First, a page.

Football is gone. For a while anyway. Yesterday, following the diagnoses of Mikel Arteta, Calum Hudson-Odoi, and the presence of Coronavirus at a number of Premier League clubs, they really had no choice but to shut it down.

In a statement, the Premier League said:

Following a meeting of Shareholders today, it was unanimously decided to suspend the Premier League with the intention of returning on 4 April, subject to medical advice and conditions at the time.

Premier League Chief Executive Richard Masters said: “Above all, we wish Mikel Arteta and Callum Hudson-Odoi speedy recoveries, and everyone else affected by COVID-19.

“In this unprecedented situation, we are working closely with our clubs, Government, The FA and EFL and can reassure everyone the health and welfare of players, staff and supporters are our priority.”

Despite the challenges, it is the Premier League’s aim to reschedule the displaced fixtures, including those played by Academy sides, when it is safe to do so.

That’s assuming that by April 4th things are ok for football to resume. I hope they are, not simply because I’m going to miss this stupid, annoying, wonderful, ridiculous, amazing game, but because it would suggest the risks to people’s health have significantly diminished.

It’s all still a worry though. I assume that Premier League clubs employed some private testing for their players and staff, and the prevalence of Covid-19 suggests that were such testing carried out more generally among the public and other workplaces, the number of positive results would be far greater than it is now. Again, it’s worth remembering – as per the podcast on Wednesday – for the vast majority of people this is going to be a mild illness if they contract it, but the preventative measures are in place to protect the most vulnerable among us.

The move to shut down was backed by Arteta who released a statement yesterday to say he was feeling better after his diagnosis:

Thanks for your words and support. Feeling better already. We’re all facing a huge & unprecedented challenge. Everyone’s health is all that matters right now. Protect each other by following the guidelines & we’ll come through this together. Well done PL for making the right decisions.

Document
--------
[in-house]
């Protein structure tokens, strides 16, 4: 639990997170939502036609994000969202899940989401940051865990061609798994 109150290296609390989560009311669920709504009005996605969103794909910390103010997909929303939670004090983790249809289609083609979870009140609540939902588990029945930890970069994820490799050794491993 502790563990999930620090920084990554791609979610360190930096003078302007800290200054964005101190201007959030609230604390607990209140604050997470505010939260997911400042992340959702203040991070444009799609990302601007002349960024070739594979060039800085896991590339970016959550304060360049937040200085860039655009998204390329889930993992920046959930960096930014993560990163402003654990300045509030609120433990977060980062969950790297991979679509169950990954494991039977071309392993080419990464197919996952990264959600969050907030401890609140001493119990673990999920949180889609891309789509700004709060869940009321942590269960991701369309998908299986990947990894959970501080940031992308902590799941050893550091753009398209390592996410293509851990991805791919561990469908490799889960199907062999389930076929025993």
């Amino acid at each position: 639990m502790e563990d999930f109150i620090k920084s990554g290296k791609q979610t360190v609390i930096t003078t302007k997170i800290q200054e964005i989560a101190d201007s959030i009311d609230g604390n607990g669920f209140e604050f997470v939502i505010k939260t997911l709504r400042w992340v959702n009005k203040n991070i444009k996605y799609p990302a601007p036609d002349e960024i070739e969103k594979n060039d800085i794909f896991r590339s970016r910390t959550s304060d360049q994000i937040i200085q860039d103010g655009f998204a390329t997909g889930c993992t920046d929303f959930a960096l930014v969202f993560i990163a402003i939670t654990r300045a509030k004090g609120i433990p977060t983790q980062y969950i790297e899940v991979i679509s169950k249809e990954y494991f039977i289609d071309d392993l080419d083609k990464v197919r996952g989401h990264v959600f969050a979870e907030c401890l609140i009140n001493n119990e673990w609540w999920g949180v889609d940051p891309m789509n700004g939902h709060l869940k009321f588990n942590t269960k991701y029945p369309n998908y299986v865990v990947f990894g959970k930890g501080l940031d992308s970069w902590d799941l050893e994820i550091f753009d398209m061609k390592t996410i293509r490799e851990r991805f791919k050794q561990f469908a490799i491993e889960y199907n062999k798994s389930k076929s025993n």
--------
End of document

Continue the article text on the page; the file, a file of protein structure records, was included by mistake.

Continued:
Obviously it’s good that he’s on the mend, and hopefully the many people he will have come into contact with at the football club and beyond remain in good health also. As for what comes next, there are a lot of ‘Well, what now?’ questions doing the rounds. First and foremost, we’ve got no football for around three weeks, and it’s going to be like a gigantic Interlull but without the definite conclusion. We always know when the international games are going to be over, with this situation we’re just not sure.

The issues of the title, promotion, relegation, European places, and so on, are sparking plenty of debate, which is completely understandable. It also helps pass the time because it’s about the only football related thing we’ve got to debate at the moment. There have been all kinds of ideas and permutations mooted, seasons being moved, the calendar shifted and beyond.

I also think it’s reasonable just to say ‘I don’t know’, at times like these. This entire thing is completely unprecedented in modern times, and our decision making will ultimately be guided by how it all plays out over the coming weeks and months. With greater information and perspective, we can put our heads together and find a solution – that’s what people do. But right now, no matter how smart an idea seems, it might be useless when we look back on it.

As Liverpool sit just a couple of results away from their first title in 30 years, I can understand their fans worrying about whether or not the season will continue, or end up cancelled and void. I also understand other fans who are relishing that latter prospect, but I have to say I thought Jurgen Klopp’s statement on the matter was absolutely spot on in every aspect.

First and foremost, all of us have to do whatever we can to protect one another. In society I mean. This should be the case all the time in life, but in this moment I think it matters more than ever.

I’ve said before that football always seems the most important of the least important things. Today, football and football matches really aren’t important at all.

Of course, we don’t want to play in front of an empty stadium and we don’t want games or competitions suspended, but if doing so helps one individual stay healthy – just one – we do it no questions asked.

If it’s a choice between football and the good of the wider society, it’s no contest. Really, it isn’t.

You can read the rest of it here. I know he annoys some people, but do I like him. He reminds me of Arsene Wenger in some ways, in particular his outlook on societal issues. Is he a sore loser? Does he say and do things that as opposition fans we can criticise? Of course, but that’s the job and life of a football manager. Wenger did the same in his time, but he was our manager so we enjoyed the things he said and did (until we didn’t, but still did sometimes).

As for what all this means for Arseblog, for the site and the news and the podcast, I think there’s a need to keep things going as much as possible. We need some of the things that are part and parcel of our daily lives to continue, to provide some measure of normalcy at a time when a lot of that has gone out the window. So, I’ll keep writing and I’ll keep talking into a microphone – about what I’m not 100% sure yet – but I hope you’ll keep reading and listening.

And speaking of things out of windows, what about these wonderful scenes from Siena in Italy, where people can’t leave their houses, but come together via music?

Right, that’s it for today. Nature is still an asset and there are two big dogs who don’t know what the hell Coronavirus is. It must be great being a happy dog.

Till tomorrow.